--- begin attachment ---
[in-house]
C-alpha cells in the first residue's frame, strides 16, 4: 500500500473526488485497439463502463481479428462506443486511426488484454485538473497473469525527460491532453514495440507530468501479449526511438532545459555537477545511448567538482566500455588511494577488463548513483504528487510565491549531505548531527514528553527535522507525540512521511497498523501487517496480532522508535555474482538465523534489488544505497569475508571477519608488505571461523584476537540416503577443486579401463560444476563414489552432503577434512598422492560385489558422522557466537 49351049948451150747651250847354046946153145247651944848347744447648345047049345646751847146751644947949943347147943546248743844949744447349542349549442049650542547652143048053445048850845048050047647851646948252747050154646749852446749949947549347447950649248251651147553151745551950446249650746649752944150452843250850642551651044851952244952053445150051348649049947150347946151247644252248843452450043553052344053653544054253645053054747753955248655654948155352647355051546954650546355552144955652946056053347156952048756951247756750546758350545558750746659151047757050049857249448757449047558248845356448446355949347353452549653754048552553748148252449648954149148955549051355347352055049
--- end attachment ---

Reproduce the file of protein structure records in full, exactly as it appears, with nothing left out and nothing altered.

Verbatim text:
[in-house]
C-alpha cells in the first residue's frame, strides 16, 4: 500500500473526488485497439463502463481479428462506443486511426488484454485538473497473469525527460491532453514495440507530468501479449526511438532545459555537477545511448567538482566500455588511494577488463548513483504528487510565491549531505548531527514528553527535522507525540512521511497498523501487517496480532522508535555474482538465523534489488544505497569475508571477519608488505571461523584476537540416503577443486579401463560444476563414489552432503577434512598422492560385489558422522557466537 49351049948451150747651250847354046946153145247651944848347744447648345047049345646751847146751644947949943347147943546248743844949744447349542349549442049650542547652143048053445048850845048050047647851646948252747050154646749852446749949947549347447950649248251651147553151745551950446249650746649752944150452843250850642551651044851952244952053445150051348649049947150347946151247644252248843452450043553052344053653544054253645053054747753955248655654948155352647355051546954650546355552144955652946056053347156952048756951247756750546758350545558750746659151047757050049857249448757449047558248845356448446355949347353452549653754048552553748148252449648954149148955549051355347352055049